Vodafone has to followed EE’s lead and launched carrier aggregation – which potentially doubles data bandwidth.
One of the clever things about 4G is that it can combine the bandwidth from different bits of spectrum and use them as a single pipe. EE has been selling this for some time and in our testing we found that it made a substantial difference over 1,000 tests conducted across 28 sites in London.
EE had an average speed of 21.7Mb/s to Vodafone’s 15.2Mb/s thanks to carrier aggregation. Vodafone was second in our testing.
In the network testing of Vodafone's carrier aggregation, the engineering teams saw speeds of 225Mbps, but of course they had the bandwidth to themselves. More relevant are the higher speeds for more users. There is no price premium; all 4G users will automatically get the double speed.
While EE aggregates over 1800 and 2600MHz, Vodafone aggregates 800Mhz and 2600MHz, which it argues will give its customers an advantage – as 800MHz spectrum travels further and penetrates better through walls to provide the best network coverage while 2.6GHz is ideally suited to smaller geographical areas of high population density. Vodafone is claiming it will have superior indoor coverage and this is where 70 per cent of customers use their mobile.
Carrier aggregation is the headline feature of LTE-A (LTE-Advanced), which also includes support for things like heterogeneous networks and some different encoding – so we can expect that to come as well.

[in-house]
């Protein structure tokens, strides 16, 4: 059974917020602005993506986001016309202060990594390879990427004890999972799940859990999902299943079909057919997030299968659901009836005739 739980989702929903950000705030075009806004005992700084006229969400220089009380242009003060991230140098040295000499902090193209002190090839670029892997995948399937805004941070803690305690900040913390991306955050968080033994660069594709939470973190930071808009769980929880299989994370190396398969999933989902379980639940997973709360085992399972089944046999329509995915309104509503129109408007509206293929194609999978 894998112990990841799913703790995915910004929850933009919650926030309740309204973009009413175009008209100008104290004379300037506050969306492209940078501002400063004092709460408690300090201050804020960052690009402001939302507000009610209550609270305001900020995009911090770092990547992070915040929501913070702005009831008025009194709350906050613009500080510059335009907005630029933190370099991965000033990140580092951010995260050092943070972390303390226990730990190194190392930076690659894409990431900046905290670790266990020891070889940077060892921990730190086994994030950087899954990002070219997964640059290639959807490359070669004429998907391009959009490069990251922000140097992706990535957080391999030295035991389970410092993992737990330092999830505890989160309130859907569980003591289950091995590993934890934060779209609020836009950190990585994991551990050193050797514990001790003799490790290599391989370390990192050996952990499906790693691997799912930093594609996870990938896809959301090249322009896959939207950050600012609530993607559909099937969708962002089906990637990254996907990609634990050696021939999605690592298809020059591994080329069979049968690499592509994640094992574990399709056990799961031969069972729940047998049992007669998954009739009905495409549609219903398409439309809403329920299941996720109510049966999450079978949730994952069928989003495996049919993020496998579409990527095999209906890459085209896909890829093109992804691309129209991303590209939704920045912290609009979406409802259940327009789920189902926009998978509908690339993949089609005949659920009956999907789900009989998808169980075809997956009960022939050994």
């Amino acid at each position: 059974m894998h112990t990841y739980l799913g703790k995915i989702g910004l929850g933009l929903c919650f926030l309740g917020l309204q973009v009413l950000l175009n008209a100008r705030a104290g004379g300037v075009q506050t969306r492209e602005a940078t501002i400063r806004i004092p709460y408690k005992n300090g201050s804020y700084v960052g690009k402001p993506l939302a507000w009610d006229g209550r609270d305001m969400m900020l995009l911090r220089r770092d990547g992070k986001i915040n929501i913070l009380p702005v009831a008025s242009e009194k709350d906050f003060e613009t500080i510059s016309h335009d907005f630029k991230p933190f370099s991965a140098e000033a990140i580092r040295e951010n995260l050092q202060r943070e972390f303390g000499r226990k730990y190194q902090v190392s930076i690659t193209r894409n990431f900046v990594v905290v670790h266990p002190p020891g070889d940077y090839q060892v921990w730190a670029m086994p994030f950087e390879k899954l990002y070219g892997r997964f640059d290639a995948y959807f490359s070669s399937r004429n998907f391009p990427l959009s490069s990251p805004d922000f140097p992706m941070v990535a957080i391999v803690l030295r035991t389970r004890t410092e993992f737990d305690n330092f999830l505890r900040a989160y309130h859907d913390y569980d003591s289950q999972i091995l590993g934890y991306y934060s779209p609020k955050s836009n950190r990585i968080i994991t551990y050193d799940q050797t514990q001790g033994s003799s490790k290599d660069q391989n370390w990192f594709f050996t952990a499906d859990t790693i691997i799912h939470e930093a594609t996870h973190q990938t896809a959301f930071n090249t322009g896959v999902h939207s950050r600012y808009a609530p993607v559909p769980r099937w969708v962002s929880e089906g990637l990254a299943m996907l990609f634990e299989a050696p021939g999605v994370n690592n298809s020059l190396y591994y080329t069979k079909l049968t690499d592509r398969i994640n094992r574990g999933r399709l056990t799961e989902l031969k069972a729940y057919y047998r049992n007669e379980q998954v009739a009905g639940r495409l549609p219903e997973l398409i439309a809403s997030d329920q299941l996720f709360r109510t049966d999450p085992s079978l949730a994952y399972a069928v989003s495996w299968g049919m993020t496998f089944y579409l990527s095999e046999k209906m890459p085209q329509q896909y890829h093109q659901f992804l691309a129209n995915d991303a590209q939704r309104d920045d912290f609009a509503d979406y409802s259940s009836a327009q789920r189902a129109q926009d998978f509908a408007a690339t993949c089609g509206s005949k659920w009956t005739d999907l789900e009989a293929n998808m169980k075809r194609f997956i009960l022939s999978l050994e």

Voda is rolling out the new tech from this month in Birmingham, Manchester and London and to other UK cities during the rest of this year and 2015. Some Samsung phones – notably the Galaxy Note and other Category 6 phones – support 800/2600 aggregation, and Vodafone is working on an approved list.
Vodafone research shows that customers value a consistent, high-speed 4G service in-building as well as outside and that they are increasingly streaming videos, emailing, accessing the web, as well as making and receiving calls from lunchtime through to early evening from their desk or sofa.
The roll-out of carrier aggregation is part of the £1bn Vodafone is spending on its network and services across the UK this year. It follows the nationwide provision of HD (High Definition) Voice technology and the Vodafone Rural Open Sure Signal programme, which is aimed at giving remote communities 3G coverage for the first time.
Now all Vodafone needs to do is make it work on trains... ®